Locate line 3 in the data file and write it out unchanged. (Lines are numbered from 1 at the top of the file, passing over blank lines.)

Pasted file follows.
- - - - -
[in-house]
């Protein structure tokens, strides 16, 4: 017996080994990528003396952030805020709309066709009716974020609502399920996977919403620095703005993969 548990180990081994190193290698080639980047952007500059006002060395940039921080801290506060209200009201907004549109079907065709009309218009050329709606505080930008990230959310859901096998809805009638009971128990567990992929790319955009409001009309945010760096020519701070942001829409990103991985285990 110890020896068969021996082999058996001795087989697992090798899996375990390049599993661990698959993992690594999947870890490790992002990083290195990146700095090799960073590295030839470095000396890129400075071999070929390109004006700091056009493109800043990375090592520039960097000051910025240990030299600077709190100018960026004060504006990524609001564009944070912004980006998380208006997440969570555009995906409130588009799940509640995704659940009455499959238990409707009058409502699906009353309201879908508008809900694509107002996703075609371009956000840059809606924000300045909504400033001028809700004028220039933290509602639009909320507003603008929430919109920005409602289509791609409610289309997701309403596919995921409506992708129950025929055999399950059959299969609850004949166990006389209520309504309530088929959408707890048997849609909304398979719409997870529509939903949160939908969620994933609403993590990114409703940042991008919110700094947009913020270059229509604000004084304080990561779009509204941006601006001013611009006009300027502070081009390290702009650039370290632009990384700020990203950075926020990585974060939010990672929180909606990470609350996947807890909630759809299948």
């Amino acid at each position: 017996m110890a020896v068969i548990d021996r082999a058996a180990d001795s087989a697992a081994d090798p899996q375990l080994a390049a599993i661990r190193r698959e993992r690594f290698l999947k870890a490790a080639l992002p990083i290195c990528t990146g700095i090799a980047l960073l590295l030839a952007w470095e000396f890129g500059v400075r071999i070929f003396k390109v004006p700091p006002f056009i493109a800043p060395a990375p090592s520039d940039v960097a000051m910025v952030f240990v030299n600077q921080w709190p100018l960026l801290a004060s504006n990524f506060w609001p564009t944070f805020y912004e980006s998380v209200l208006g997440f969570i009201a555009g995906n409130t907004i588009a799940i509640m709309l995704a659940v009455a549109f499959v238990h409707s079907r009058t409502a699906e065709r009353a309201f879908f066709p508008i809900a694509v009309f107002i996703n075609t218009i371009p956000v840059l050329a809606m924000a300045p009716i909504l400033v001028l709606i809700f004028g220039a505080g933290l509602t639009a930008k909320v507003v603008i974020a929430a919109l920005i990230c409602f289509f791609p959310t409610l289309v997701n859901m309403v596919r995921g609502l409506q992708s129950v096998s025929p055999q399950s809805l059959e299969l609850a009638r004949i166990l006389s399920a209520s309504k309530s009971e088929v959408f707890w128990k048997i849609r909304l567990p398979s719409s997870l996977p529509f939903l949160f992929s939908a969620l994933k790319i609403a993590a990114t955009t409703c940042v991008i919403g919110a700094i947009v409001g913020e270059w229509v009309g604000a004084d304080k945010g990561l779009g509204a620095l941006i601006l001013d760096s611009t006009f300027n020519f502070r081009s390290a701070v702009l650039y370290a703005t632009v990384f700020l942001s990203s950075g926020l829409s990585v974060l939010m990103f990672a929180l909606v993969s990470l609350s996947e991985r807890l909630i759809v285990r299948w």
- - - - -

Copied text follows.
């Amino acid at each position: 017996m110890a020896v068969i548990d021996r082999a058996a180990d001795s087989a697992a081994d090798p899996q375990l080994a390049a599993i661990r190193r698959e993992r690594f290698l999947k870890a490790a080639l992002p990083i290195c990528t990146g700095i090799a980047l960073l590295l030839a952007w470095e000396f890129g500059v400075r071999i070929f003396k390109v004006p700091p006002f056009i493109a800043p060395a990375p090592s520039d940039v960097a000051m910025v952030f240990v030299n600077q921080w709190p100018l960026l801290a004060s504006n990524f506060w609001p564009t944070f805020y912004e980006s998380v209200l208006g997440f969570i009201a555009g995906n409130t907004i588009a799940i509640m709309l995704a659940v009455a549109f499959v238990h409707s079907r009058t409502a699906e065709r009353a309201f879908f066709p508008i809900a694509v009309f107002i996703n075609t218009i371009p956000v840059l050329a809606m924000a300045p009716i909504l400033v001028l709606i809700f004028g220039a505080g933290l509602t639009a930008k909320v507003v603008i974020a929430a919109l920005i990230c409602f289509f791609p959310t409610l289309v997701n859901m309403v596919r995921g609502l409506q992708s129950v096998s025929p055999q399950s809805l059959e299969l609850a009638r004949i166990l006389s399920a209520s309504k309530s009971e088929v959408f707890w128990k048997i849609r909304l567990p398979s719409s997870l996977p529509f939903l949160f992929s939908a969620l994933k790319i609403a993590a990114t955009t409703c940042v991008i919403g919110a700094i947009v409001g913020e270059w229509v009309g604000a004084d304080k945010g990561l779009g509204a620095l941006i601006l001013d760096s611009t006009f300027n020519f502070r081009s390290a701070v702009l650039y370290a703005t632009v990384f700020l942001s990203s950075g926020l829409s990585v974060l939010m990103f990672a929180l909606v993969s990470l609350s996947e991985r807890l909630i759809v285990r299948w």